for dietary student aides. You must be at least
15 years old, able to work 8-hour shifts on
weekends, holidays and during the summer.
During the school year the position is 3-hour
shifts in the afternoon/evening and working
every other weekend. The dietary student
aide averages 12-15 hours per week. Job
duties include assisting with meal preparation,
serving meals and clean up.
Interested candidates should submit application to:
Lori Maerz, Food Service Coordinator
(608) 873-5651 Ext. 216
Fax (608) 873-0696
Lmaerz@skaalen.com
Equal Opportunity Employer
Smokefree/Tobacco free campus
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Award/Trophy Builder
Full-time start immediately. Seeking
individual with experience in computer
engraving and trophy assembly.
Call for appointment
835-5791 or 276-6050
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16 - The Courier Hub - April 24, 2014
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Register to Win
a Hanging Basket Daily or:
OUR GRAND PRIZE:
$
200 KOPKE’S SHOPPING SPREE
RUNNER UP:
$
100 KOPKE’S SHOPPING SPREE
3RD & 4TH PRIZES:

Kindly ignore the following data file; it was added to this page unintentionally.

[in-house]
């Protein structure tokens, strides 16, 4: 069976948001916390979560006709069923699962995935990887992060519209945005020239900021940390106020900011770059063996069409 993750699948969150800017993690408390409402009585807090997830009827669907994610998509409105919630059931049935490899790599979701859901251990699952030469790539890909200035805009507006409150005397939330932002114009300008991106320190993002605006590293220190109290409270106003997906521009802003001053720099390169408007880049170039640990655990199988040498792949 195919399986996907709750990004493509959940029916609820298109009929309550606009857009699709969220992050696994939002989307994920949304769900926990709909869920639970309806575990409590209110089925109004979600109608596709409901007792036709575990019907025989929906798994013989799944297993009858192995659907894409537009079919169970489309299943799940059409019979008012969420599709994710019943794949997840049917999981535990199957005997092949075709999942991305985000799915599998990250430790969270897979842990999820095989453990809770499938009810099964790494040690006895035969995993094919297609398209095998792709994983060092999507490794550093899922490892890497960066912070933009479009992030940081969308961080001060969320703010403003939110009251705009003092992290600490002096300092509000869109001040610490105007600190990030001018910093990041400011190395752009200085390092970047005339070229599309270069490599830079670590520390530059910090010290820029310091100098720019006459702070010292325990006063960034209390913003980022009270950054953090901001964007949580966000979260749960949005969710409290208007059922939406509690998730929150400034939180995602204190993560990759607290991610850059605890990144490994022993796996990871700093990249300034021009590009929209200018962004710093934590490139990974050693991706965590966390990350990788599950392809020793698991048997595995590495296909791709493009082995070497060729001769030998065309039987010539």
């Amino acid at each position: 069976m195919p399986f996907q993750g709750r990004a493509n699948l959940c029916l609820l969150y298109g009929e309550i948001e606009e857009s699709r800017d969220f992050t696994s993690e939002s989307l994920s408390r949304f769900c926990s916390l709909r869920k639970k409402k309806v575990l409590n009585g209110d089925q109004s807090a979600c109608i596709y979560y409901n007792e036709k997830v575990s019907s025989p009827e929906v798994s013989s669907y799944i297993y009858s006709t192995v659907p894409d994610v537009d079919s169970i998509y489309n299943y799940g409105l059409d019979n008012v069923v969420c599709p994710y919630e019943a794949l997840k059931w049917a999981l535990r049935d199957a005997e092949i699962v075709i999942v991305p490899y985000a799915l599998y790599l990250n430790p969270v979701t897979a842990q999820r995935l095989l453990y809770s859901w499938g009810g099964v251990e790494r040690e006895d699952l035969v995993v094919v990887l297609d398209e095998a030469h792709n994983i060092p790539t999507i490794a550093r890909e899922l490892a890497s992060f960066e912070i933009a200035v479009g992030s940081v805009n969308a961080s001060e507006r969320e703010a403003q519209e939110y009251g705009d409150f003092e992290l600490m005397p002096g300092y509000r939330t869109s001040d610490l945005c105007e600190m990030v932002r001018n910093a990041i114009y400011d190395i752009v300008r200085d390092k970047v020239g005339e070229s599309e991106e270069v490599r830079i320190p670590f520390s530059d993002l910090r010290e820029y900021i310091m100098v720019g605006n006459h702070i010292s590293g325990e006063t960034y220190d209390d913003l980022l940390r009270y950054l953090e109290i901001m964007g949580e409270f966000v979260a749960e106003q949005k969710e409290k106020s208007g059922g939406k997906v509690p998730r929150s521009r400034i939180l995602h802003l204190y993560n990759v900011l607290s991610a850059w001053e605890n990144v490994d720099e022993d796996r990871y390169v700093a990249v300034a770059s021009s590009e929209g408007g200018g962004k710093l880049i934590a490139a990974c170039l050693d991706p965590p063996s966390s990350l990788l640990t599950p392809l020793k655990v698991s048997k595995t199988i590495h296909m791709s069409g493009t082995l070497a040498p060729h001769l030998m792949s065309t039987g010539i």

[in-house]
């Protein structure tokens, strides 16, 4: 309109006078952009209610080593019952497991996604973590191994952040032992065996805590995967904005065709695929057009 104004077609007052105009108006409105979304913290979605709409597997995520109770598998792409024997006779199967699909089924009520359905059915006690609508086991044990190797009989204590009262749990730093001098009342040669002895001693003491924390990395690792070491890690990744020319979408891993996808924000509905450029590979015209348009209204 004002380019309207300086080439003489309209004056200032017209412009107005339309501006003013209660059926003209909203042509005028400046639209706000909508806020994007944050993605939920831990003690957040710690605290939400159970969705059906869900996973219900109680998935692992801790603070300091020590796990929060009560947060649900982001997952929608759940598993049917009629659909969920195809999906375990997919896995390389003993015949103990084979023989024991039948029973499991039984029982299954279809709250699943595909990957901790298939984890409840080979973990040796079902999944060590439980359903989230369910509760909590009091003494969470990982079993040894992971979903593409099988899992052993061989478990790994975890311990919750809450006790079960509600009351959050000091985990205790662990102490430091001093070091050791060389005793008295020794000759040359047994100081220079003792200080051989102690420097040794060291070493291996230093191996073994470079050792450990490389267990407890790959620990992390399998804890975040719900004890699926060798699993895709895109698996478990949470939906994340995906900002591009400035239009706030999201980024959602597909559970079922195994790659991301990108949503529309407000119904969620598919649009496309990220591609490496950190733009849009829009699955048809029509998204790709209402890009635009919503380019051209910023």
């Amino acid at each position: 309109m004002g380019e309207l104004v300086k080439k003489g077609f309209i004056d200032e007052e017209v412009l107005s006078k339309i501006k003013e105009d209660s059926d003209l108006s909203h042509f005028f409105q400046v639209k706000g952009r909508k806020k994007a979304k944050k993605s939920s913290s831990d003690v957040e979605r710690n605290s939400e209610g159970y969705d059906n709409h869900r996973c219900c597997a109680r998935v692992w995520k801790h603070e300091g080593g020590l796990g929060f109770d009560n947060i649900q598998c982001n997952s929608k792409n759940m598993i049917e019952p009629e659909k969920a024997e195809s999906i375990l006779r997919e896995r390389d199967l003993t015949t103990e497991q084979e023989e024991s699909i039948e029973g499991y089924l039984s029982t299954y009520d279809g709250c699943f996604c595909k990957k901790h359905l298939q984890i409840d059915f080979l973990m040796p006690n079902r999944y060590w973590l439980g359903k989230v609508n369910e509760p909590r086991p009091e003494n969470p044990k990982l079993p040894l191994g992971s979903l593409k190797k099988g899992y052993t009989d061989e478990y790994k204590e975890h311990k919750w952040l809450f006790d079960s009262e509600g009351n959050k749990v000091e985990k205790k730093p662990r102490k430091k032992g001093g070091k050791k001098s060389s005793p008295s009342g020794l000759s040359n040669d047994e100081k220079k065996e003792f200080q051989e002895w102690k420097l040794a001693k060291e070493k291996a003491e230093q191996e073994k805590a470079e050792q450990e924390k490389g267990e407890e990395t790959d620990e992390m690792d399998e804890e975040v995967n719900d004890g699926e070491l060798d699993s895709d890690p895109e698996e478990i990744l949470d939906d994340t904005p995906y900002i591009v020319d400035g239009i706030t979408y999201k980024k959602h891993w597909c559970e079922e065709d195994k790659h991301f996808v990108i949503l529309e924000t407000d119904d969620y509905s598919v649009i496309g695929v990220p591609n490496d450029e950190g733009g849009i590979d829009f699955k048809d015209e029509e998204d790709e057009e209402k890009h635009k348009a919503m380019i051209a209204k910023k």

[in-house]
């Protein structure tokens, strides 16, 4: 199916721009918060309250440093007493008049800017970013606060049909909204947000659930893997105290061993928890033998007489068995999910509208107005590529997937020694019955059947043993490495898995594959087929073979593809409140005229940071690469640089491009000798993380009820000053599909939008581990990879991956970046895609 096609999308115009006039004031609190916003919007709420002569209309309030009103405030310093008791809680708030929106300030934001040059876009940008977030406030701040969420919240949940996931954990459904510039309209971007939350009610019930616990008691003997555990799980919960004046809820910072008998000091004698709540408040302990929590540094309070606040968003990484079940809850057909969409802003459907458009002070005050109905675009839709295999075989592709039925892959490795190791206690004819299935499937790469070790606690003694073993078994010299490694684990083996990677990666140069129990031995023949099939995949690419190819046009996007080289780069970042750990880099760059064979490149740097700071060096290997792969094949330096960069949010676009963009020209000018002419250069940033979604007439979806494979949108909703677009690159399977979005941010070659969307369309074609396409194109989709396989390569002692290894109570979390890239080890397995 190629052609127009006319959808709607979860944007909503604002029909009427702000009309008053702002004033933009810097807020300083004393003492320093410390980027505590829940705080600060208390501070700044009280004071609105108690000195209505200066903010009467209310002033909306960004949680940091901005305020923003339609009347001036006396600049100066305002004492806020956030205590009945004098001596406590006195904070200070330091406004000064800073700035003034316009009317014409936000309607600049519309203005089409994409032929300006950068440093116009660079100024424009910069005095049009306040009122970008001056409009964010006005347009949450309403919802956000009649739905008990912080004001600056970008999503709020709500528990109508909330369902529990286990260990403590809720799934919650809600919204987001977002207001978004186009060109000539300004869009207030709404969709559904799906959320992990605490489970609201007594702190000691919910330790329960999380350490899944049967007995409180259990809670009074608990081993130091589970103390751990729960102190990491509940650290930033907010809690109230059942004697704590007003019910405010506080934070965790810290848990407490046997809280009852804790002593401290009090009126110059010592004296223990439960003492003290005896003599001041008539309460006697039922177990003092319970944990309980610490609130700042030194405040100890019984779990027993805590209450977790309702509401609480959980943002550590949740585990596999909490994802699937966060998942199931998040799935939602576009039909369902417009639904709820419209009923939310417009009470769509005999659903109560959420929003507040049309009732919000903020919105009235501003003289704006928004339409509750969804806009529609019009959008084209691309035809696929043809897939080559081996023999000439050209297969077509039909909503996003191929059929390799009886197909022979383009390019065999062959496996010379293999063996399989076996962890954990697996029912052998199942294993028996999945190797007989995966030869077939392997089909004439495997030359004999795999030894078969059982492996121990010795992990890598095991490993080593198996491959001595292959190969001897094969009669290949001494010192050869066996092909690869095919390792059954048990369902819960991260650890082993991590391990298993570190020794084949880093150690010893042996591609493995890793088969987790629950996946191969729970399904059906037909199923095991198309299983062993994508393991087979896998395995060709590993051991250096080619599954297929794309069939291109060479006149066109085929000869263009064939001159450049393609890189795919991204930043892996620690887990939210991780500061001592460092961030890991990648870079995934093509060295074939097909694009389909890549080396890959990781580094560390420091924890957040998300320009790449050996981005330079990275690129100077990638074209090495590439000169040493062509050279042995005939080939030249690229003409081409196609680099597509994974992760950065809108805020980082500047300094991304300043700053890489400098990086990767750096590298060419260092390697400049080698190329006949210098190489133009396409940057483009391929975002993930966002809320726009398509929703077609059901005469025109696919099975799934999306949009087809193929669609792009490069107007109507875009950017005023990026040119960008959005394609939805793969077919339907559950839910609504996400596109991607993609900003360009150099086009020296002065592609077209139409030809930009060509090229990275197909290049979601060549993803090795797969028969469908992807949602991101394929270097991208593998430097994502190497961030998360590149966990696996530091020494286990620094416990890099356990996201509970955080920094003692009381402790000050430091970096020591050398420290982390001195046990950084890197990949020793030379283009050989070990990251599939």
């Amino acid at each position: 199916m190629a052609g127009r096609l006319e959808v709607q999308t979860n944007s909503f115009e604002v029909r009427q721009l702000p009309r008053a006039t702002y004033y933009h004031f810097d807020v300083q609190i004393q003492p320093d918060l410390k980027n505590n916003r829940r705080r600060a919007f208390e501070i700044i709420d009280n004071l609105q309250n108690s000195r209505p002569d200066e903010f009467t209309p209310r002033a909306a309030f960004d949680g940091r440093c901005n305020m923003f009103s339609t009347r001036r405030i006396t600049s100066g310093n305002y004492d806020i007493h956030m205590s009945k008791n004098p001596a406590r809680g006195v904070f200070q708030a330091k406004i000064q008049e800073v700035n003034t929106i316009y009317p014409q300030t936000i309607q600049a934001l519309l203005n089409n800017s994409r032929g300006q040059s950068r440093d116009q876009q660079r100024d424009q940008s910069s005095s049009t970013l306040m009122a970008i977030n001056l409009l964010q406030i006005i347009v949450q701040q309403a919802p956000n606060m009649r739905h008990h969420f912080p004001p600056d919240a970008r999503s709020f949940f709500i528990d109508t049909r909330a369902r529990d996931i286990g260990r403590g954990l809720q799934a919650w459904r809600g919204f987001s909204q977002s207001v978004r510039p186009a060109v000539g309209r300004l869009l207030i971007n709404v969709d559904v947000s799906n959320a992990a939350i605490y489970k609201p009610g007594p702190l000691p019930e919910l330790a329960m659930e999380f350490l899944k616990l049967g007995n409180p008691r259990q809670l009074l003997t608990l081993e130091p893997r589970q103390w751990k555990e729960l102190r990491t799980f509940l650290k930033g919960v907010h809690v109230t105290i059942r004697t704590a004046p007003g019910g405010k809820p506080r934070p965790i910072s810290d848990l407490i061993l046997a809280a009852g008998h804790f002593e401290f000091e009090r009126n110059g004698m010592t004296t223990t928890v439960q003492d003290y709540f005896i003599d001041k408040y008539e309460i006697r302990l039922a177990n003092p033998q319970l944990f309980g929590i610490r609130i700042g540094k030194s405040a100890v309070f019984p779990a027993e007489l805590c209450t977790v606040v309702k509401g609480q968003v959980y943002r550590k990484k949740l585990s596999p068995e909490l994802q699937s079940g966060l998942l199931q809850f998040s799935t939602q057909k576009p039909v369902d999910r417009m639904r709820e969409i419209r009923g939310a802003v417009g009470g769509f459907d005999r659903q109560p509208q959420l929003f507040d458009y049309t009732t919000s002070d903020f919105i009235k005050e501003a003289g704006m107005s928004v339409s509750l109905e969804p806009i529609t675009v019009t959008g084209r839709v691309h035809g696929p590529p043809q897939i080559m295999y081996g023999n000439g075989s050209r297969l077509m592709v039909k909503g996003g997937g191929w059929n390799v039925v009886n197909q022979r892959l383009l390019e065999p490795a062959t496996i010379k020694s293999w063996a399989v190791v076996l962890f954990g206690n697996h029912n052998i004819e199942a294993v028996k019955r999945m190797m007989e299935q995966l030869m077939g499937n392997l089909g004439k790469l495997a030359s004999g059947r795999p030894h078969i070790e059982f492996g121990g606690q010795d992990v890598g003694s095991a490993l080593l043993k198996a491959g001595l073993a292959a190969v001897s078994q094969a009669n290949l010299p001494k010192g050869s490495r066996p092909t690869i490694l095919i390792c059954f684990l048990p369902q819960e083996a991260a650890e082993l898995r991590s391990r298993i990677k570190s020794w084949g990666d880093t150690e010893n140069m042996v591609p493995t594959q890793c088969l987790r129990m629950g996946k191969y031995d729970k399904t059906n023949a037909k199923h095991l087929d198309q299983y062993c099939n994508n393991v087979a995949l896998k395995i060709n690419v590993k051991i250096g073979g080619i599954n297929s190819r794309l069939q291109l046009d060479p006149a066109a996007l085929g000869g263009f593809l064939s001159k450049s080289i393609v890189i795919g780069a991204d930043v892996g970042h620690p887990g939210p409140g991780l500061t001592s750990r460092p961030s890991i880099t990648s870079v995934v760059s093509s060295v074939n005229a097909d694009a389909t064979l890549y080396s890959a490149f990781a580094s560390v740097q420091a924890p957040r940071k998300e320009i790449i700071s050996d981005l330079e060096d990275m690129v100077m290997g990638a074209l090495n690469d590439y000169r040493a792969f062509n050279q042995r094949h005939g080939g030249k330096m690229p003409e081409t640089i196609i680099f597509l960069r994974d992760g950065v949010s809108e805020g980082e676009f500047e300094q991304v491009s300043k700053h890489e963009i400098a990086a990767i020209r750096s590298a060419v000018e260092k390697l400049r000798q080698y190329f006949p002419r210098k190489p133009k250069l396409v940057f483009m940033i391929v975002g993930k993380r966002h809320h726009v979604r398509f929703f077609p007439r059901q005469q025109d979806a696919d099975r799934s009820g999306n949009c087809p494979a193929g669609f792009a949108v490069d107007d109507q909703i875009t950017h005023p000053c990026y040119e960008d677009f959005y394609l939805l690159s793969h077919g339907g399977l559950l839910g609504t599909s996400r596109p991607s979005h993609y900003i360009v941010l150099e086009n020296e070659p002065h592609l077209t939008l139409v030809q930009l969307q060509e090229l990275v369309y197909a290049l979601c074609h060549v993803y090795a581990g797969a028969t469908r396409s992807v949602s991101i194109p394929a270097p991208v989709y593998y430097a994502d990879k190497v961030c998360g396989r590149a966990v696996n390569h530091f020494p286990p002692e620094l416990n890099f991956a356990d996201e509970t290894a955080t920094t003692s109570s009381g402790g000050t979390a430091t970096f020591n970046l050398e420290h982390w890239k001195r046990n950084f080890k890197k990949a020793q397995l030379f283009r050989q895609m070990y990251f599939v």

$
50 KOPKE’S GIFT CERTIFICATE
Grand Prize drawing to be held 4/29/2014
April Hours:
Monday - Friday 8:30 a.m. - 7:30 p.m.
Saturday 8:30 a.m. - 6 p.m.
Sunday 9 a.m. - 5 p.m.
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CTY. M
Directions fromStoughton:
Take 138 toward Oregon. Go past Eugster’s
Farm Market, one mile and turn right on
Sunrise Rd. Go one more mile then turn left
on Town Line Rd. Continue on to Sand Hill Rd.
(approximately one mile) and turn right.
Directions fromFitchburg:
Take Fish Hatchery Road south to Netherwood
Road. Turn left and go through Oregon past
Walgreen’s to a left on Sand Hill Road.
Directions fromVerona:
Take Cty. M to Fish Hatchery Rd. Turn
right and go to Netherwood Road. Turn left
at Netherwood Rd. through Oregon past
Walgreen’s to a left on Sand Hill Rd.
#
Come visit Wisconsin’s premier grower of quality
bedding plants and hanging baskets
Recycle your pots & containers at our farm location
Support local agriculture!
Shop outside the
box store.
GRAND OPENING
April 23-28, 2014
1828 Sandhill Rd.
Oregon, WI
608-835-7569
Quality Bloomers,
Reasonable Prices
KOPKE’S KOUPON
FLOWER, VEGETABLE & HERB
SEEDS
50
¢
off each packet
Expires 4-28-14
NO LIMIT!
KOPKE’S KOUPON
50
¢
off each
PERENNIAL SPECIAL
Expires 4-28-14
SAVE UP TO $6
Limit 12 per Koupon per day.
KOPKE’S KOUPON
$
2
00

OFF
Any 1 Garden Tool
Expires 4-28-14
1 Koupon per Kustomer per day.
SALE
Made in America
Tru Temper Garden Tools
$9.99 Reg $12.99
while supplies last
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KOPKE’S KOUPON
$
2
00

OFF
HANGING BASKETS
Expires 4-28-14
2 per Koupon, 1 Koupon per Kustomer per day.